The story of the beleaguered liquor baron and his company reads like a Bollywood masala — debt piling on, hundreds losing their jobs, mud-slinging and hysterical news anchors. In came a knight in shining armour — the world’s biggest distillery by sales — Diageo. Its long-standing interest in buying controlling stake in United Spirits worked as a lifeline for Vijay Mallya and UB Group.
Mallya sold 14.98% stake in United Spirits to the British multinational and, with this 20 billion deal, the latter became the owner of premium whisky brands in the country such as McDowell’s and Royal Challenge. Completed in July 2013, the deal looked like a happy ending for all parties involved and Diageo became the largest shareholder with around 25% stake. But, like any interesting plot, there came a twist.
The takeover wasn’t smooth — from cleaning up the books and forcing Mallya to resign to replacing his allies from the top spots— Diageo had to fight at multiple fronts between 2012 and 2016. It finally cut ties with Mallya and had just put internal squabbles to bed when, almost immediately, demonetisation and Goods and Services Tax (GST) rollout entered the scene. It was another setback, followed by the ban on alcohol sale within 500 metres of state and national highways. If Diageo was a believer, it would have gone shopping for a good-luck charm. Instead, the new management at United Spirits put its shoulder to the wheel and handled these crises admirably.
Rebuilding from scratch
Led by Anand Kripalu, the team has scripted a turnaround story with sales growing at five-year CAGR of 22.42% to 288 billion in FY19. This was achieved by revamping nearly all functions — marketing, supply chain, governance, cost structure and brand portfolio. But analysts believe the strategy that has led to a sharp improvement in the company’s performance is Diageo’s decision to focus on the premium prestige-and-above (P&A) segment (See: Premiumisation drive). It includes well-known brands such as McDowell’s No.1, Signature, Royal Challenge and Antiquity Blue, along with Diageo’s global brands Johnnie Walker, VAT 69 and Black & White. “The focus on the premium end is bearing fruit, and is reflected in McDowell’s’ performance,” notes Abneesh Roy, executive VP - institutional equities, Edelweiss Securities.
While the earlier management, headed by Mallya, adopted a volume play, Diageo was compelled to change tack. It decided to compete in the high leagues, with scope for higher margin growth. Today, United Spirits’ nearest competitor is Pernod Ricard, a company that owns a truly premium P&A portfolio with Chivas Regal, Absolut and Ballantine’s.
During a Q1FY19 conference call, Kripalu told investors that they would continue with their strategy despite facing “aggressive price competition”. In line with that, P&A’s revenue contribution has increased from 47% in FY15 to 67% in FY19.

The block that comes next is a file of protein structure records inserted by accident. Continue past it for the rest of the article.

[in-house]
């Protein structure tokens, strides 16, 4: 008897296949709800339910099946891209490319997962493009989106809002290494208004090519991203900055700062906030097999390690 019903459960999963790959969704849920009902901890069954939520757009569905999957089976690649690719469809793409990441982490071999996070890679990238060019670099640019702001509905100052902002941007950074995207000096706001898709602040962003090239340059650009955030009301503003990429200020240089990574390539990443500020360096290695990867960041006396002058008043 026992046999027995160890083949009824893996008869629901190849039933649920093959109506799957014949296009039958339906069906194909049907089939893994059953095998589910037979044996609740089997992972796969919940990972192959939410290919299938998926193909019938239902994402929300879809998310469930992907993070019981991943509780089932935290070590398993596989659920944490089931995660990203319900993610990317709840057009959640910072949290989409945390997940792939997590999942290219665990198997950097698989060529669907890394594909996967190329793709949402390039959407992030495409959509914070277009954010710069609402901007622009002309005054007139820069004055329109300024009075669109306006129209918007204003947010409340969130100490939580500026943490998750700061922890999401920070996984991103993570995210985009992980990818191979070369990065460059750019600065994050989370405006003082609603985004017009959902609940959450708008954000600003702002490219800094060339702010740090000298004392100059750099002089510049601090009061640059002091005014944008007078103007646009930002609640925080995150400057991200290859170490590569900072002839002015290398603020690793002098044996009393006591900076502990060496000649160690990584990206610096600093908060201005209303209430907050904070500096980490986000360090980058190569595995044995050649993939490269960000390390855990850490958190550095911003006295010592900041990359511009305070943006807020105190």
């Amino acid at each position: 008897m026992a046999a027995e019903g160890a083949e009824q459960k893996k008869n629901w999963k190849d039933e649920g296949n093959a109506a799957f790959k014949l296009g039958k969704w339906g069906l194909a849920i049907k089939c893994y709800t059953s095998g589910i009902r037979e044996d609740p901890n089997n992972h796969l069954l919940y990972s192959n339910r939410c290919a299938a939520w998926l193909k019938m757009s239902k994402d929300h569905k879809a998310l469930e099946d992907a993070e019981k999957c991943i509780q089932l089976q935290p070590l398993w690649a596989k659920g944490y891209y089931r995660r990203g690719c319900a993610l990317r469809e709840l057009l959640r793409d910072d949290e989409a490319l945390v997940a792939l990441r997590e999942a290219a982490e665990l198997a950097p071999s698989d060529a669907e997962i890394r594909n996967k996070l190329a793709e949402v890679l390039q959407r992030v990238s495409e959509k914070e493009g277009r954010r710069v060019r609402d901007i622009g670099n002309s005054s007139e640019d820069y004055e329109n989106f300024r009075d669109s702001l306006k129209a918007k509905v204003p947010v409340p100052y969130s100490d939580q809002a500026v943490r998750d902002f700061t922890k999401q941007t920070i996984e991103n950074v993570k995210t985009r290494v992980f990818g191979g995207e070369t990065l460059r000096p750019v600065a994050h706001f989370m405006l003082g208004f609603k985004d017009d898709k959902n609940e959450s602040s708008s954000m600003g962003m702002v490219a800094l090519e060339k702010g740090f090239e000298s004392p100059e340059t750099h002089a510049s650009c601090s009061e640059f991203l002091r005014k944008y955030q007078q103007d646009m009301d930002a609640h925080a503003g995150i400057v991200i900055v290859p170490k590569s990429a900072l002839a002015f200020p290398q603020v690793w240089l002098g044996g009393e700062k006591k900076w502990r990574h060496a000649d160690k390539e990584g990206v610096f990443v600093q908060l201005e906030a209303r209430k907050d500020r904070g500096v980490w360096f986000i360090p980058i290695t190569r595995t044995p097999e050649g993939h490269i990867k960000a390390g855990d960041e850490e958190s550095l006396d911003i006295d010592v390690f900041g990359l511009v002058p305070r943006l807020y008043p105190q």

The company that seemed to be headed for doom had to be dismantled and pieced back anew by Diageo. The name and the brands remained, but it is not the same organisation left behind by Mallya. Apart from premiumisation, Diageo also started making operational changes such as adopting the franchise model for some of the popular brands including Bagpiper and Director’s Special in 13 states. “As the popular segment has lower profitability, they are making it asset-light by implementing a franchise model,” says Siddhant Chhabria, analyst – institutional equities, HDFC Securities.
Under this model that was started in 2014, the company receives a fixed income from the franchise partners for manufacturing and marketing United Spirits’ brands. That income increased to 1.8 billion in FY19 from 1 billion in FY15. According to the management, this will not only ensure the stability of margins in the segment, but also reduce working capital requirements. It has allowed United Spirits to reduce its number of factories from 88 to 50 and employees from 6,797 in FY15, to 3,546 in FY19. “Through this restructuring, they can improve profitability,” says Chhabria.
Diageo’s strategic shift has helped improve its gross and operating margins. While the gross margin rose from 40% in FY15 to 48.9% in FY19, Ebitda margin improved from 8.40% to 14.3%. Besides, Diageo focused on lowering its debt, thus reducing interest cost and increasing profitability (See: Paring debt). With the improvement in credit profile, they were also able to seek more economical sources of debt, as stated in the company’s FY19 annual report. Interest as percentage of total debt has gone down from 13.78% in FY15 to 8.22% in FY19.
Means to an end
United Spirits may be set on the growth path, but that doesn’t mean it has steered clear of temporary speedbumps. Challenges such as policy changes and high input cost are likely to hurt financials, at least in the near term. While Maharashtra government raised excise duty on India-made foreign liquor by 20% in January this year, the price of glass needed to bottle the alcohol also inched up in Q1FY20 by 15% YoY.